At least Montrealers have some time to process the news: In six months’ time, Patrice Pâtissier, one of the city’s best pastry shops, will close.
Lauded pastry chef and Patrice Pâtissier owner Patrice Demers broke the news on social media yesterday afternoon, in a statement with partner Marie-Josée Beaudoin, and tells Eater his phone lit up with texts, DMs, and calls after he shared that the shop’s eight-year run was coming to an end. “We were expecting a big reaction, but I have to say we were almost overwhelmed by it yesterday.”
Though the pandemic has presented some challenges — what was once a steady stream of job applications has slowed and the price of butter dramatically rose (and Demers goes through about 50 kilos of it per week) — overall the business is a success, with the recent sale of pastries exceeding that of previous years. That’s not the issue.
When Demers and Beaudoin, two Montreal restaurant industry vets, opened Patrice Pâtissier in Little Burgundy back in 2014, they’d expected their quality of life to improve. But Demers says they’ve since concluded that it isn’t any easier owning and operating a pastry shop than it is a restaurant: “That’s for sure.”
Demers made a splash on the local culinary scene in 2002, when in his twenties he opened Les Chèvres, an ode to local vegetables, in Outremont. After it closed, he went on to work at a number of other well-regarded establishments, including once-upon-a-time Old Montreal home-run Les 400 Coups, where he met sommelier Beaudoin, now his wife. Now, he’s mulling going back to restaurant work. “In a restaurant, on the line, making desserts, that’s where I feel most in my spot. We’re really happy we did this for eight years, but we felt it was time to go back to doing what we really like and that’s working in restaurants,” he says.
One of the things he misses most about the restaurant environment is the structure: the reservation cap, the set number of diners that can be served in a single seating. At the pastry shop, he says customers expect an endless supply of canelé, kouign amann, and seasonal fruit tarts at the ready. “People don’t seem to understand why there are no more pastries when they came on a Saturday and at three o’clock.” (The launch of an online shop were customers can reserve their desserts ahead of time has helped some.)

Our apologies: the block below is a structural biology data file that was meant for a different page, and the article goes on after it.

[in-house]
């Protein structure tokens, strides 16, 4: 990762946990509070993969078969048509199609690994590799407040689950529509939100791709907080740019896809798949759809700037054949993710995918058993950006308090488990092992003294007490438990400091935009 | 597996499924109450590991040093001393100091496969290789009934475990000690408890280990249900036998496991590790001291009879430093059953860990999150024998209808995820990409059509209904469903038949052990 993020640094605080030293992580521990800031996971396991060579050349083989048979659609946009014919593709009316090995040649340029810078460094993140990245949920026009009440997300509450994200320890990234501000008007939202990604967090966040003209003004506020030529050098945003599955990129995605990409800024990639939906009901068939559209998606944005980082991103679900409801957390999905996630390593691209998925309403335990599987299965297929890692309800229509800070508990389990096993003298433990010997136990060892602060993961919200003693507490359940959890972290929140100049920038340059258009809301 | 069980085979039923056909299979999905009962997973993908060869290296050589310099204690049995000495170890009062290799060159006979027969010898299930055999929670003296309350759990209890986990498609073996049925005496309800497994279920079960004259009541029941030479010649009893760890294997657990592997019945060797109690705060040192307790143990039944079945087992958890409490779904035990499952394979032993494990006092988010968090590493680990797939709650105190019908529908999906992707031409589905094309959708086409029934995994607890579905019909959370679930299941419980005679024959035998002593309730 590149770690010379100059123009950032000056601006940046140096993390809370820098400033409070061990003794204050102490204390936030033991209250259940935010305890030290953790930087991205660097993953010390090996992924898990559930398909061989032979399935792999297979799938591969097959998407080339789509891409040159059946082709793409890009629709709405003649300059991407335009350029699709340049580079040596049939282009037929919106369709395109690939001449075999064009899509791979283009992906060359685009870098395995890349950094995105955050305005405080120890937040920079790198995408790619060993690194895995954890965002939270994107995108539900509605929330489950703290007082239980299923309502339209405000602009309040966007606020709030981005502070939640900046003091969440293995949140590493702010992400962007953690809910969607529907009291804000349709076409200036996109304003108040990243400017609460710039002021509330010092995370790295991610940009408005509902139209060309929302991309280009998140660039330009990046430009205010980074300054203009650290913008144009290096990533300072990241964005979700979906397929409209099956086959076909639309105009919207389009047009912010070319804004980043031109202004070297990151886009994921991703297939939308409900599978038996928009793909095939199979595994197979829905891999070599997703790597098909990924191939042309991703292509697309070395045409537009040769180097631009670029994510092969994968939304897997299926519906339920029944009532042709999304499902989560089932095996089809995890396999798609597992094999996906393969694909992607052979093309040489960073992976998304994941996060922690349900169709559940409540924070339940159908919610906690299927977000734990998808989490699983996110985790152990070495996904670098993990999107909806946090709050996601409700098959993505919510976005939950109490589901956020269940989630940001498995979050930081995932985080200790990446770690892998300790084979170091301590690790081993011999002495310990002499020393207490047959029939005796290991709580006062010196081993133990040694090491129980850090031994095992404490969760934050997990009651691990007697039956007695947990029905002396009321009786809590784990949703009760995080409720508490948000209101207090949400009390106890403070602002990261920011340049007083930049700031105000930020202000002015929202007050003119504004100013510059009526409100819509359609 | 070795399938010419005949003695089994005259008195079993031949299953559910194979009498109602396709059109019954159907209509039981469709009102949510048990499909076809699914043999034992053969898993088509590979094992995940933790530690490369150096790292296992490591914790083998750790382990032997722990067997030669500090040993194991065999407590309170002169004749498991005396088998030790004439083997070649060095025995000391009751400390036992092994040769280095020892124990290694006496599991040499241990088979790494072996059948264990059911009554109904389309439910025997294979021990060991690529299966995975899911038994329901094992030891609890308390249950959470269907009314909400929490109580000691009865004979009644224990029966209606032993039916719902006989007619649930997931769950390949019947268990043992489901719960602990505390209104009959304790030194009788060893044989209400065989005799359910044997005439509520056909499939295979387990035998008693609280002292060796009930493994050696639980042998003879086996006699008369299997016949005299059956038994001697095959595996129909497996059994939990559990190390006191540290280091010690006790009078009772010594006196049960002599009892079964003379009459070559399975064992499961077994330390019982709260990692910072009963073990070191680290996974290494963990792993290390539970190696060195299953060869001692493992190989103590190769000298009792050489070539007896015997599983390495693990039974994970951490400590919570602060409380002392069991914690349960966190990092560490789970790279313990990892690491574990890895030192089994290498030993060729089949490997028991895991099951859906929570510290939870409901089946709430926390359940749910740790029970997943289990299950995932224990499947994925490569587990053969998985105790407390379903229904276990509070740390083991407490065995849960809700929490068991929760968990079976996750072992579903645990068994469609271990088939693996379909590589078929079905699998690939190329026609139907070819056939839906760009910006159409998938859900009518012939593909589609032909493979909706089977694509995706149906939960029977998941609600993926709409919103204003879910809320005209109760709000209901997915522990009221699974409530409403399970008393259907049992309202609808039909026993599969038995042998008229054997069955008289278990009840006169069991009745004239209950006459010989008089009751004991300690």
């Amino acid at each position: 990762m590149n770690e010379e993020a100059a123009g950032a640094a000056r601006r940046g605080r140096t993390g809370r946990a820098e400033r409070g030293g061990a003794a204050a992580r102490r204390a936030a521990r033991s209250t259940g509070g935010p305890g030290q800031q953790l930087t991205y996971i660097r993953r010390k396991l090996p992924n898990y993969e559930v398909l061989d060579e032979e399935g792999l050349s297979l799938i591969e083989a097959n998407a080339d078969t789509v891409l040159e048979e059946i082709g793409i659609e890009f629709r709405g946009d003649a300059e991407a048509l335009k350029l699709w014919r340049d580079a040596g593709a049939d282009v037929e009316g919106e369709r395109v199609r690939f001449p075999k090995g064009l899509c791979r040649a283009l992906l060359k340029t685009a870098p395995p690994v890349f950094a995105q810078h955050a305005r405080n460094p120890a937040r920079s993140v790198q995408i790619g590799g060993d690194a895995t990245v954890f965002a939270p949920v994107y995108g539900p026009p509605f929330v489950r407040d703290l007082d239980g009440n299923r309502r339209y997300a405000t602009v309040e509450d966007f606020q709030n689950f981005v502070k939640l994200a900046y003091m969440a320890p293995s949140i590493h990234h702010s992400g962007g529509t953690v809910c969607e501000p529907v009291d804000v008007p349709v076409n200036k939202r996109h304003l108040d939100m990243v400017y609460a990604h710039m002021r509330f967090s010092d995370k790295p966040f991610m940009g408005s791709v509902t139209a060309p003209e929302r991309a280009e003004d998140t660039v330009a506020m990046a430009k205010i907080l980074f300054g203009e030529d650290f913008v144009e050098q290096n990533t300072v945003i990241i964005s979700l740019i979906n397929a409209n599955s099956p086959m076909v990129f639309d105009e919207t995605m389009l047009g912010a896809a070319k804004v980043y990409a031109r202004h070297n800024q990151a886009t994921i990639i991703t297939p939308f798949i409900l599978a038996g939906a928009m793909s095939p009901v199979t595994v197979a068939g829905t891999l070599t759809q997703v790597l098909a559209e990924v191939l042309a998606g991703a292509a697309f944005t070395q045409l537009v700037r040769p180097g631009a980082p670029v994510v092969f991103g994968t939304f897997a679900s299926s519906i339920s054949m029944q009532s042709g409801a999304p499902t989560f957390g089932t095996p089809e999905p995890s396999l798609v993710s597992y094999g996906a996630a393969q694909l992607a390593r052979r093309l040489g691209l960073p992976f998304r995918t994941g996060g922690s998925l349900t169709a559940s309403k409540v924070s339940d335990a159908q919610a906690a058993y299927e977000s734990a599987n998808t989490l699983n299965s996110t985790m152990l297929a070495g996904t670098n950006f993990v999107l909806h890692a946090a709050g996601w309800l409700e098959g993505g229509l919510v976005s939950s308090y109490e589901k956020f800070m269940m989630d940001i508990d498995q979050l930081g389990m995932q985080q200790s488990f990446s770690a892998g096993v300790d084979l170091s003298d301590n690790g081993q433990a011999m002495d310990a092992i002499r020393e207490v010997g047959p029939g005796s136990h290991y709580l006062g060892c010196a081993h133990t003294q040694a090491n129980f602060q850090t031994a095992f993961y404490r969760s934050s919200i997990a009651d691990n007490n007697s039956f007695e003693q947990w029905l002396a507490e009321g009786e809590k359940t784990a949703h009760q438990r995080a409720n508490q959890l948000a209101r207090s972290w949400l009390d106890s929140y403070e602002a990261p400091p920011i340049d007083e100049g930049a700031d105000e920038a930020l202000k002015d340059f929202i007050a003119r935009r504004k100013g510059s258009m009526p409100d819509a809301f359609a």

As a pastry chef, Demers is renowned for his finesse and unfaltering attention to detail. Take his lemon tartlet: a classic French pastry, seemingly straightforward, that’s been on the menu since day one. Demers’s current version entails sanding the base with a microplane, adding an almond praline at the bottom, and crowning it with a white chocolate Chantilly cream. The lemon cream filling is made with yuzu and infused with lime zest, and it gets dusted with dehydrated tarragon at the very end.
But when Demers and Beaudoin opened Patrice Pâtissier they didn’t expect to be selling approximately 4,000 pastries a week — each as meticulously made as that lemon tartlet. “We’re really at full capacity right now. We cannot do more. We don’t have enough space to put the staff. We knew we either needed to go bigger or just close.”
As of right now, Patrice Pâtissier’s last day of business remains undecided, but it’ll be at the end of August, Demers says. After clearing out the shop, he and Beaudoin plan to go to Italy for a little while, “just to completely feel relaxed and have a real break,” he says.
After that, a return to restaurant work, in some form, seems probable, on top of all of Demers’ other projects. Demers, who’s published four cookbooks and once hosted his own television show on Canal Vie, plans to continue teaching, both at ITHQ and at Brooklyn pastry and chocolate school Valrhona. Later this month, he will appear as a judge on Food Network Canada’s upcoming Wall of Chefs spin-off, Wall of Bakers.
“I won’t be opening another pastry shop, but I’m not retiring,” Demers says. “I’m still just as passionate at what I do as before, and that’s kind of why we’re choosing to close right now. We don’t want to lose that passion. We want to stop while we’re still loving it.”